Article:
New Hate Crime Bill: Power Grab!
“When the local police are destroyed, the totalitarian state will have arrived in full force.” —R. J. Rushdoony
Should the federal government be allowed to take over the prosecution of virtually any crime — even where state or local laws don’t classify it as a “hate crime”?
A new bill proposed in Congress would, if enacted into law, do just that.
Nationwide pro-family organizations have denounced the bill because it would include “sexual orientation” among those categories of citizens slated to receive special protection under the law. Crimes committed against citizens “because of the actual or perceived religion, gender, sexual orientation, or disability of any person” would be addressed by federal prosecutors and punished more severely than crimes committed against ordinary citizens.
Critics fear that the “David Ray Hate Crimes Prevention Act of 2007” would be used to criminalize Christian opposition to the homosexual socio-political agenda.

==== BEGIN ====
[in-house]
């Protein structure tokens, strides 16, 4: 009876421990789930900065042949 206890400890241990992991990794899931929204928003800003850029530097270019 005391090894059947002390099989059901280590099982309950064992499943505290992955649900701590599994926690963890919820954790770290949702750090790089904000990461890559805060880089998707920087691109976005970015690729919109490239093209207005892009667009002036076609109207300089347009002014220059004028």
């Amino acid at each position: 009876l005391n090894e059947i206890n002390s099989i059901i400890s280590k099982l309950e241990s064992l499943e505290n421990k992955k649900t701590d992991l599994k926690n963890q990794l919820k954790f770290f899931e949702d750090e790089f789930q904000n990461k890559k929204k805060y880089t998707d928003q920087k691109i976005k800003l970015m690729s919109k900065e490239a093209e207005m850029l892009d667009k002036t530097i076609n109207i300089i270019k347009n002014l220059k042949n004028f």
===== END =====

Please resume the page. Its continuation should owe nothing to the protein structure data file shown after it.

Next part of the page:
In fact, it’s even worse than that.
Unlimited Federal Jurisdiction
The full text of the bill (which can be found by searching http://thomas.loc.gov ) reveals an intention to remove all limitations on federal jurisdiction in criminal cases.
According to the bill, how would a crime become subject to a federal prosecution? If you read carefully, you will see that there would be virtually no crime against a person that would be exempt from federal prosecution (all quotations taken from the text of the bill.)
A “hate crime” would become a federal offense when:
- “such violence affects interstate commerce in many ways, including —” [emphasis added]
- “by impeding the movement of members of targeted groups and forcing [them] to move across State lines to escape the incidence or risk”
- “by preventing [them] from purchasing goods and services”
- “perpetrators cross State lines to commit such violence”
- “instrumentalities of interstate commerce [roads, for instance—Ed.] are used to facilitate … such violence”
- “such violence is committed using articles that have traveled in interstate commerce” [emphasis added]